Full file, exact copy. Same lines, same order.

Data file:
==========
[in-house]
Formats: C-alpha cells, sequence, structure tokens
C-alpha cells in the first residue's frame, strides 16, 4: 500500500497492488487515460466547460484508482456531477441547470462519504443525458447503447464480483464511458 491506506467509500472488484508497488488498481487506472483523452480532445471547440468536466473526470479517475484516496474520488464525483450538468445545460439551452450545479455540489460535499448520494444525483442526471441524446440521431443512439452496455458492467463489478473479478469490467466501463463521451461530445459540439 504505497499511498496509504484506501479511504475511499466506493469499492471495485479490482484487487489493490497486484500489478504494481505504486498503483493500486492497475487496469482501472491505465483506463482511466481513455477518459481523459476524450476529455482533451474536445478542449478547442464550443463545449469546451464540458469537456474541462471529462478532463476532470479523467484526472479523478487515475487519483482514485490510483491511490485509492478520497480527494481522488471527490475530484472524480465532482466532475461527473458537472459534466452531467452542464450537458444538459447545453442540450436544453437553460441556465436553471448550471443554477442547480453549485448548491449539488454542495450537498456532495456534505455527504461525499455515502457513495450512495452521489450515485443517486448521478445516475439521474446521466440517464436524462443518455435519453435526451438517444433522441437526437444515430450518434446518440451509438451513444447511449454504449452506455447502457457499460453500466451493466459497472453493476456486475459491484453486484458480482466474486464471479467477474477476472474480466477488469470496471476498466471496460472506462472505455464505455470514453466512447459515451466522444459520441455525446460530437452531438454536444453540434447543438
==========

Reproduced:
[in-house]
Formats: C-alpha cells, sequence, structure tokens
C-alpha cells in the first residue's frame, strides 16, 4: 500500500497492488487515460466547460484508482456531477441547470462519504443525458447503447464480483464511458 491506506467509500472488484508497488488498481487506472483523452480532445471547440468536466473526470479517475484516496474520488464525483450538468445545460439551452450545479455540489460535499448520494444525483442526471441524446440521431443512439452496455458492467463489478473479478469490467466501463463521451461530445459540439 504505497499511498496509504484506501479511504475511499466506493469499492471495485479490482484487487489493490497486484500489478504494481505504486498503483493500486492497475487496469482501472491505465483506463482511466481513455477518459481523459476524450476529455482533451474536445478542449478547442464550443463545449469546451464540458469537456474541462471529462478532463476532470479523467484526472479523478487515475487519483482514485490510483491511490485509492478520497480527494481522488471527490475530484472524480465532482466532475461527473458537472459534466452531467452542464450537458444538459447545453442540450436544453437553460441556465436553471448550471443554477442547480453549485448548491449539488454542495450537498456532495456534505455527504461525499455515502457513495450512495452521489450515485443517486448521478445516475439521474446521466440517464436524462443518455435519453435526451438517444433522441437526437444515430450518434446518440451509438451513444447511449454504449452506455447502457457499460453500466451493466459497472453493476456486475459491484453486484458480482466474486464471479467477474477476472474480466477488469470496471476498466471496460472506462472505455464505455470514453466512447459515451466522444459520441455525446460530437452531438454536444453540434447543438